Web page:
Svetlana Alexievich – Champion of Freedom (Op-Ed)
Belarussian author Svetlana Alexievich had long been considered for the Nobel Prize for Literature. However, there is deep symbolism in the fact that she won the award this year for work that the Nobel Committee called "a monument to suffering and courage in our time." Even if that committee had not intended any social or political subtext, such connotations are inevitable when it comes to great literature.
This award is rife with symbolism. Alexievich was born in Ukraine, perhaps the sorest spot in European politics today. She first gained notice during the Soviet era and studied under Vasily Bykau, the most famous Soviet-era Belarussian writer and author of arguably the most poignant and truthful books about the World War II, a horror that was especially tragic for the people of Belarus, where one in every four citizens died.
Alexievich came to prominence by addressing the "military theme" back in the 1980s. The book "The War's Unwomanly Face" has sold more than 2 million copies and remains her most famous work. In fact, the war itself defines the spirit of the modern "Russian world" for most living Russians.
Alexievich, who writes primarily in Russian, is very much a part of this "Russian world" — that is, in the cultural and civilizational sense, and not in the political or military sense that gained currency during events in Ukraine.
This "Russian world," this "Russian civilization" now stands at possibly the most critical juncture of its existence. And it is very timely that a Russian-language Slavic author who writes that this "Russian world" is standing at the threshold of the deepest crisis of its long history has received this award now.
In fact, there was also a certain timeliness to the occasions when the Nobel was awarded to other Russian-language authors before her. These include Ivan Bunin in 1933, which I feel was approximately 10 years past due; Boris Pasternak in 1958, at the start of the "Khrushchev thaw," thus mitigating somewhat the award's usual Western bias; Mikhail Sholokhov in 1965 when the "thaw" had ended and the Soviet system seemed a picture of health and vigor; Alexander Solzhenitsyn in 1970, when it was already clear that "a lack of freedom" best characterized the malady afflicting the Soviet regime; and finally, Joseph Brodsky in 1987, when it became clear that this lack of freedom would spell the end for the Soviet regime.
Alexievich always focuses on the human experience in her books, whether in "The Last Witnesses" that also examines war, "Zinky Boys" about the Afghan War, or "Voices From Chernobyl," about life in the wake of that nuclear plant disaster.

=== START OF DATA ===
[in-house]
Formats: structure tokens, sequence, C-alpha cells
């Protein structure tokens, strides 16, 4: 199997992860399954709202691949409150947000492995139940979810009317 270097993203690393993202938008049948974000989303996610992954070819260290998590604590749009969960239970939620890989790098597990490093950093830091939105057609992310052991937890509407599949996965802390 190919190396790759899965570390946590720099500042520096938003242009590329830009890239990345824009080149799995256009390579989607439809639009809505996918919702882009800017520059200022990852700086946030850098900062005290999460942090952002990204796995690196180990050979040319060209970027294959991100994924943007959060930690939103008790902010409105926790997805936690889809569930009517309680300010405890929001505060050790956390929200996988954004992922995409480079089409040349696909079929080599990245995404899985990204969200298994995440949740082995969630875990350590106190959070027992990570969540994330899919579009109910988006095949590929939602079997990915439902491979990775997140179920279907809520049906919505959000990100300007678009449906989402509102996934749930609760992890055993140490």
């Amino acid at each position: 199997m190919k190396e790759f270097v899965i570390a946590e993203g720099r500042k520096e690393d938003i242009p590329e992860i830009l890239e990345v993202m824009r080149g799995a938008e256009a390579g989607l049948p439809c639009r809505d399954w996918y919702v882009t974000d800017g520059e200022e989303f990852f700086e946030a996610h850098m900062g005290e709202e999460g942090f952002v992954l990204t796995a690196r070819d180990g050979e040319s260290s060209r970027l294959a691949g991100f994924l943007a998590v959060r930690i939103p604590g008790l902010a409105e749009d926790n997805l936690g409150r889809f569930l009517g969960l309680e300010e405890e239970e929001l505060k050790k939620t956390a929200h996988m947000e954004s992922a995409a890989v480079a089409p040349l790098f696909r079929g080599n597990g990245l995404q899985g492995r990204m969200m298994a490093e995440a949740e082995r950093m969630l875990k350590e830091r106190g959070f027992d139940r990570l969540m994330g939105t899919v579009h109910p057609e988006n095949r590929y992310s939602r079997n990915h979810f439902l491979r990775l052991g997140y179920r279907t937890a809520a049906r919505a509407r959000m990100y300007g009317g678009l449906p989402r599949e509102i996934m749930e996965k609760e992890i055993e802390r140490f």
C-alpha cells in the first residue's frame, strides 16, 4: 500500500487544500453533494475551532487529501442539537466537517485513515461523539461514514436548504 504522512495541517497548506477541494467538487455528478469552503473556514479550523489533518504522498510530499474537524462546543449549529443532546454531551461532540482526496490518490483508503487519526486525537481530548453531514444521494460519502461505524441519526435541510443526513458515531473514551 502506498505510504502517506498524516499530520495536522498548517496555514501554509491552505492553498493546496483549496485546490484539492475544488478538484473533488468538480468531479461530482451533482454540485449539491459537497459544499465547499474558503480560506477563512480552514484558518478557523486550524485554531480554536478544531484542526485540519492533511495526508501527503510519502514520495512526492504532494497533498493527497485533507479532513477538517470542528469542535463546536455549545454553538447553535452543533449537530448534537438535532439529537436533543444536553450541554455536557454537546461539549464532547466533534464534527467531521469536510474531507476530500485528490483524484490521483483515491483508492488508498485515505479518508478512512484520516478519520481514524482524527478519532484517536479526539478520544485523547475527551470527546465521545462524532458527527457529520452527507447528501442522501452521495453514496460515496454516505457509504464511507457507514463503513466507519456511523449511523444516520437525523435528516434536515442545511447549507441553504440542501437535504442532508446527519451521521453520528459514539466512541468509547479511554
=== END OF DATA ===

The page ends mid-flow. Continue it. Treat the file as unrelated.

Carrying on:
Her writing examines what extremes people can endure and still remain human, and just what it takes for them to lose their humanity.
Alexievich formulates her credo this way: "I always want to know how much humanity is in a person, and how to safeguard that humanity in the person."
She bravely melds the conventions of journalism and fiction and has been described as the first journalist to win the Nobel Prize for Literature.
In her most recent book, "Second-Hand Time," published in 2013, she asks what post-Soviet society has failed to accomplish in the last quarter century and why. She examines how Russia has fallen short as a country, and how it hasn't managed to achieve one "trivial little" goal — to become more free.
In her opinion, post-Soviet society was not ready for the freedom handed to it in the 1990s and preferred a return to order, even if it meant a return to labor camps and punitive government.
Of course, many observers will ascribe political motives to this decision of the Nobel Committee. Some were probably certain that no matter what she did, Alexievich — who has lived part-time in Europe since the early 2000s and has gained renown there, and who has lately made a number of highly critical remarks about the Russian regime and, less significantly, about Belarussian President Alexander Lukashenko — would never receive the Nobel Prize. She has also criticized Russia's annexation of Crimea.
Many Western media outlets recalled that it was Alexievich who had written about the fact that Soviet soldiers had raped German women during the occupation of that country in World War II. That subject caused heated debate during the recent war victory anniversary celebrations, as well as strong condemnations of the "national traitors" who had tried to "blow it out of proportion."
However, even if Alexievich's "visibility" as a Nobel candidate increased as a result of her public statements, not only is that in keeping with the traditions of the Nobel Committee — which has always regarded literature as part of a broader social process — but it also fits with the traditions of Russian literature.
That is because the greatest works of literature are born from the "fault line" between the artist and the ruling authorities, a sometimes very dramatic schism that can pass beyond humanitarian issues into the realm of politics. And never the twain shall meet.